Hurricane Ida winds ‘intensified from 85 to 150mph’ in a day
Hurricane Ida, which rapidly intensified off the US Gulf of Mexico coast earlier this week, may have become the fifth strongest storm by windspeed ever to make landfall on the mainland United States, the National Hurricane Center said yesterday.
In just the 24 hours before it came ashore in Louisiana, the storm’s central pressure dropped from 985 to 929 millibars and its maximum sustained wind intensified very rapidly from 85 to 150 miles per hour (240kph), the NHC added.
A storm is said to have undergone “rapid intensification” when winds increase by at least 35 mph in 24 hours; Ida’s intensification was partly fuelled by warmer-than-normal Gulf waters, climate scientists say.
“The frequency, intensity and rate of intensification of storms have all been looked at,” said Climate Centre Director Maarten van Aalst, “and the third of these is an important and developing area of study.”
“With Ida it seems an unusually warm Gulf of Mexico may be the missing link, explaining how this hurricane almost doubled its windspeed in 24 hours.
“With considerable confidence that amid climate change the heavy precipitation associated with tropical cyclones will get heavier still, it all makes messages about the importance of early warning and adaptation in highly exposed coastal areas still more crucial.”
The American Red Cross, meanwhile, today said the damage left by Ida in Louisiana and Mississippi is becoming clearer: more than a million people are without power; homes and businesses are destroyed; mobile phone, water and sewer services are down in many areas; roads are damaged or blocked; and many communities remain flooded.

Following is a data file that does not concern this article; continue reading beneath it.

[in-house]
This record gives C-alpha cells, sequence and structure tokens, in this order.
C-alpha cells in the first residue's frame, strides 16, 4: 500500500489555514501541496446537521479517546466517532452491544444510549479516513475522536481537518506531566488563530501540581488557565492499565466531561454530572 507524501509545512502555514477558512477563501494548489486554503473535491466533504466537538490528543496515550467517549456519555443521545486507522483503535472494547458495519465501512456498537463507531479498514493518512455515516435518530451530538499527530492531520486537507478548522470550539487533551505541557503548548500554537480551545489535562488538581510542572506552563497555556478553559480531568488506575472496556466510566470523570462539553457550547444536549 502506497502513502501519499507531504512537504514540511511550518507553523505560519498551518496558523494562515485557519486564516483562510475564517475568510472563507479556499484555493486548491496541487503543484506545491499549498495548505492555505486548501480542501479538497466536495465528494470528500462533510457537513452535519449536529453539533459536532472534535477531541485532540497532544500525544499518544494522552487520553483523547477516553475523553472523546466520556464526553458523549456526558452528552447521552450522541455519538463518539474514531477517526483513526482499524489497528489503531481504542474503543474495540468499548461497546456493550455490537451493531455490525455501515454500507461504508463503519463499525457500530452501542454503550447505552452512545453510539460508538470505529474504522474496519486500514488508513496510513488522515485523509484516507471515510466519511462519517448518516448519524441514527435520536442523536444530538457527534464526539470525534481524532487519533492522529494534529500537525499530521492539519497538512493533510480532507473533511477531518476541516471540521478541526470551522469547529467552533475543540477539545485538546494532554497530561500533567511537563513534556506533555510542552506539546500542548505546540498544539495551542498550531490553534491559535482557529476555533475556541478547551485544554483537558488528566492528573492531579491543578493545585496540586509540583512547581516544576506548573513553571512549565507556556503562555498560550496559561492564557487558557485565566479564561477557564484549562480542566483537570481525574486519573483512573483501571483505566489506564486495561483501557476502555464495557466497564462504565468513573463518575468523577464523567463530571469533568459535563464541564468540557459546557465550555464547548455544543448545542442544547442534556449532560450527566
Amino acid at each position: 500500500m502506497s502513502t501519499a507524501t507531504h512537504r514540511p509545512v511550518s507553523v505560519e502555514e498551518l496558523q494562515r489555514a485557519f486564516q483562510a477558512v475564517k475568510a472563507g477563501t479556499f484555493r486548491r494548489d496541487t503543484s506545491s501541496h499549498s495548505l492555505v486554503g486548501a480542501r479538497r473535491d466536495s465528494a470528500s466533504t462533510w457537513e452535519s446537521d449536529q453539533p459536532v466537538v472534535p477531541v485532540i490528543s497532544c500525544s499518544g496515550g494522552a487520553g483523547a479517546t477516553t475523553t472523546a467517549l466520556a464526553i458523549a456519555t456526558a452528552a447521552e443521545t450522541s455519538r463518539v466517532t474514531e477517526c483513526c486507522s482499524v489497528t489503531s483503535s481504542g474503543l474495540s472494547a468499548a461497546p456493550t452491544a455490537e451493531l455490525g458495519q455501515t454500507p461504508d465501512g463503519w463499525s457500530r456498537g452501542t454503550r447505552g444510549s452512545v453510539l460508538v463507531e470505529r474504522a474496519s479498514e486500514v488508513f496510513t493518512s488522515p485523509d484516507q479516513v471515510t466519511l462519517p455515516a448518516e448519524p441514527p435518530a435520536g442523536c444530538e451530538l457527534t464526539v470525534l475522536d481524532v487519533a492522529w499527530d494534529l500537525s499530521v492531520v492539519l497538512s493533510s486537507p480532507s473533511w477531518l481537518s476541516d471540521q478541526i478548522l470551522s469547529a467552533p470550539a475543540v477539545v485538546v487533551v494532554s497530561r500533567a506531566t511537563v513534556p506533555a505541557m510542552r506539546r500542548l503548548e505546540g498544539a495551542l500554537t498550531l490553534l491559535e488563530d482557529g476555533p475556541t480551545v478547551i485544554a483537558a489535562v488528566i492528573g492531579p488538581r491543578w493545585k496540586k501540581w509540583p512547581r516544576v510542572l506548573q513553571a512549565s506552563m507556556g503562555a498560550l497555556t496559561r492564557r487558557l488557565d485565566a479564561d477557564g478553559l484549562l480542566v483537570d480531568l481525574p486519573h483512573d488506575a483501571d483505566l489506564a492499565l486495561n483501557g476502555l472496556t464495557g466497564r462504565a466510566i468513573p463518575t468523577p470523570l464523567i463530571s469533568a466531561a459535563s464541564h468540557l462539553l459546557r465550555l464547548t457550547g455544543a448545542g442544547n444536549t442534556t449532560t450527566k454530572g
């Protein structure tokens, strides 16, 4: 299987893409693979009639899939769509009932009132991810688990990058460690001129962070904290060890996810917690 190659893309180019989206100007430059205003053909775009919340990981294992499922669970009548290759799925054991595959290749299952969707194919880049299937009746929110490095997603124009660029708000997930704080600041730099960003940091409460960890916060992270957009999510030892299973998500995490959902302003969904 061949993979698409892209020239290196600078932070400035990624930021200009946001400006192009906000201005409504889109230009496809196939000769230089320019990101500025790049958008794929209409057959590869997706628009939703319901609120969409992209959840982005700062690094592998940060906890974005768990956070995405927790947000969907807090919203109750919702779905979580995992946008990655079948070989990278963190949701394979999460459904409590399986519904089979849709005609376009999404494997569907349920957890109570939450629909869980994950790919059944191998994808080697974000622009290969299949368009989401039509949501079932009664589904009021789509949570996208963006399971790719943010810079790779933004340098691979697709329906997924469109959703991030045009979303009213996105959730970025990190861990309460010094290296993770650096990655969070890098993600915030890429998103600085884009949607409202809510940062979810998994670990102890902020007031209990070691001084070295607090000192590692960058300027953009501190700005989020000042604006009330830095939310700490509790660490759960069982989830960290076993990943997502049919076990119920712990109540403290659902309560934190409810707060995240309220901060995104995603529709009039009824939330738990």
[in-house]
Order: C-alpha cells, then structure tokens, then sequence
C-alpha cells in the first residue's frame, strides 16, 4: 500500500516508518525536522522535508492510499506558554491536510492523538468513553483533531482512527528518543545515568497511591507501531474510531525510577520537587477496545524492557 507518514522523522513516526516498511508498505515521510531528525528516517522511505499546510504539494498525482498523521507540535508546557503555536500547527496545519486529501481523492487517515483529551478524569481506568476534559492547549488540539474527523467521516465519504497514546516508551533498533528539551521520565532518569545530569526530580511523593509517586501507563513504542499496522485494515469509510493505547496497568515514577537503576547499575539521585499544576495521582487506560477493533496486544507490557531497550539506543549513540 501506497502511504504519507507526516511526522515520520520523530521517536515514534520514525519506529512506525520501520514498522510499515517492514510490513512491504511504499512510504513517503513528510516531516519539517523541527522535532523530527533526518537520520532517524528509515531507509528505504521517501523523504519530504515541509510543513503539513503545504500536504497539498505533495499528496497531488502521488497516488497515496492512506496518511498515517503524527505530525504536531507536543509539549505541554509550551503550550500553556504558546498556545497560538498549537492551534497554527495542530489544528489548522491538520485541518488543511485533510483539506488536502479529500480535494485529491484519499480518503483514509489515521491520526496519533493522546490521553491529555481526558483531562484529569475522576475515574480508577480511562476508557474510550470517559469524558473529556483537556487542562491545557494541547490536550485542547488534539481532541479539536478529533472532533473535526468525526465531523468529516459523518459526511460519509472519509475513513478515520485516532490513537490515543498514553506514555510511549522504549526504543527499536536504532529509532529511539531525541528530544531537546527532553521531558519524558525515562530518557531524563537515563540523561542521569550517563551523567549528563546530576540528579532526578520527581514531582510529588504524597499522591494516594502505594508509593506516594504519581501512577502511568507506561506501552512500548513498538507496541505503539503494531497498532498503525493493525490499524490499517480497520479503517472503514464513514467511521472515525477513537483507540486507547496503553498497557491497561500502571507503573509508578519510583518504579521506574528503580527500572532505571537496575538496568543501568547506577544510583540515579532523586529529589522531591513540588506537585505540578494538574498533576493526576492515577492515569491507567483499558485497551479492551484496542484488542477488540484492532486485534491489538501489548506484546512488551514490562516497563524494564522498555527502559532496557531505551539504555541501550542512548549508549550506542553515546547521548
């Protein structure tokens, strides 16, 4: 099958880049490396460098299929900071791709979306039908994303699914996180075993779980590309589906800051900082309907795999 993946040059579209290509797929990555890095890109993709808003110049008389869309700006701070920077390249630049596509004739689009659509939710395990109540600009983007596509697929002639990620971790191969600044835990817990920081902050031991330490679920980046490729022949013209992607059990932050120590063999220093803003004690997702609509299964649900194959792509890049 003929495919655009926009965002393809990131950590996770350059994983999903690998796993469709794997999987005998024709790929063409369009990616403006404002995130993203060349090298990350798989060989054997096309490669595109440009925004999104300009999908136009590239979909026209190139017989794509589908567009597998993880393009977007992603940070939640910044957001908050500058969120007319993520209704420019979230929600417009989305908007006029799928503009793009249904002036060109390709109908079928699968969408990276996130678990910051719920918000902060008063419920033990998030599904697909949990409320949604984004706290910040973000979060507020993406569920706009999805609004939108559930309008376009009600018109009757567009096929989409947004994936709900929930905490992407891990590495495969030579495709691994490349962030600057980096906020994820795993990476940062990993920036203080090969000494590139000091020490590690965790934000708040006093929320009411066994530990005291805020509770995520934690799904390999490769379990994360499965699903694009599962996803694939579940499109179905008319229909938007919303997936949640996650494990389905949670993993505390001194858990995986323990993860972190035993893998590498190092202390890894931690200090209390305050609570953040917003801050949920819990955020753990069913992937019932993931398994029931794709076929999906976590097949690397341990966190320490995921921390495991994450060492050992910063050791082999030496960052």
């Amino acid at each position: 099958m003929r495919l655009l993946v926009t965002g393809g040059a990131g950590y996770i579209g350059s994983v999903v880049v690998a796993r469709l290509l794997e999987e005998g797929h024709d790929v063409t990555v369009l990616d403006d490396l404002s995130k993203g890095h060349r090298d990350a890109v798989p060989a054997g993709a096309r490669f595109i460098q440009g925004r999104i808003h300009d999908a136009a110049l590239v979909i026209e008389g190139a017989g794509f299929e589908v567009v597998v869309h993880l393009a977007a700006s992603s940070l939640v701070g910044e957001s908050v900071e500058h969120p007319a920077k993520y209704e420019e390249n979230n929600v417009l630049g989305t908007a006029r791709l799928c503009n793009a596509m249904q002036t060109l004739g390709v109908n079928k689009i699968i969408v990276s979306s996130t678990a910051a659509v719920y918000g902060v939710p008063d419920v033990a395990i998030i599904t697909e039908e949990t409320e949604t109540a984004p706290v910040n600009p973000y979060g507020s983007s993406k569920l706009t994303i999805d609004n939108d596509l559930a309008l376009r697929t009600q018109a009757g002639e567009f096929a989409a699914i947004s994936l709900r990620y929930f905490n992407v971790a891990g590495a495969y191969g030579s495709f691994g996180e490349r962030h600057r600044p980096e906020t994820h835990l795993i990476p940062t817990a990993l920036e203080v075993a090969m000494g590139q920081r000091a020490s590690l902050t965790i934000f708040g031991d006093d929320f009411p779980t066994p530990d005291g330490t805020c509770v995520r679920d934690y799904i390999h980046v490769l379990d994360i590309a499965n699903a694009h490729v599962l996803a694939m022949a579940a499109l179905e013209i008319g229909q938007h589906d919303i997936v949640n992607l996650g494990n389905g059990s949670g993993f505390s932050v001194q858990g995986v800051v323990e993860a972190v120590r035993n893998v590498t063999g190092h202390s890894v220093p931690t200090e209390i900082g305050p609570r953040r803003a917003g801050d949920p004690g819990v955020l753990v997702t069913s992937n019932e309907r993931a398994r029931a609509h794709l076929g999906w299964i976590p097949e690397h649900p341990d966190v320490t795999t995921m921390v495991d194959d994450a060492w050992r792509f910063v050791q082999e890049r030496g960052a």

Some 450 Red Cross workers are on the ground with hundreds more travelling from all over the US to help.
More than 1,500 people last night sought refuge in nearly 40 Red Cross and community shelters across Louisiana, Mississippi, Alabama and Texas.
With the help of partner agencies, the Red Cross has provided more than 7,000 meals and snacks, while mobile kitchens are being set up with the help of the Southern Baptist Convention.
‘An unusually warm Gulf of Mexico may be
the missing link, explaining how this hurricane
almost doubled its windspeed in 24 hours’
“As Ida heads north-east,” an American Red Cross press release said, “states all the way to the mid-Atlantic region can expect heavy rain and possible flash flooding this week. People in those states should finalize their storm preparations now.
“As hundreds of families across middle Tennessee undertake the difficult task of cleaning up their homes from the recent catastrophic flooding, officials are warning that…Ida may strike the same area, bringing the risk of new flooding.
“The American Red Cross is working alongside emergency officials and community groups to help those in need with a safe place to stay, food to eat, critical relief supplies, emotional support and comfort for families affected by the deadly flooding.”
Local officials have asked evacuees not to return to their homes until it is safe; in some areas water is chest high and snakes and alligators have been sighted. They say it could be weeks until power is fully restored.
Many communities that are still recovering from the devastation of Hurricanes Laura and Delta a year ago are now facing flooded homes again, along with another lengthy recovery effort.
Ida struck Louisiana 16 years ago to the day when the eye of Hurricane Katrina came ashore near the town of Buras-Triumph.
American Red Cross worker Wendy Halsey surveys the destruction Ida left in its wake in the Louisiana community of Destrehan. (Photo: Scott Dalton/American Red Cross)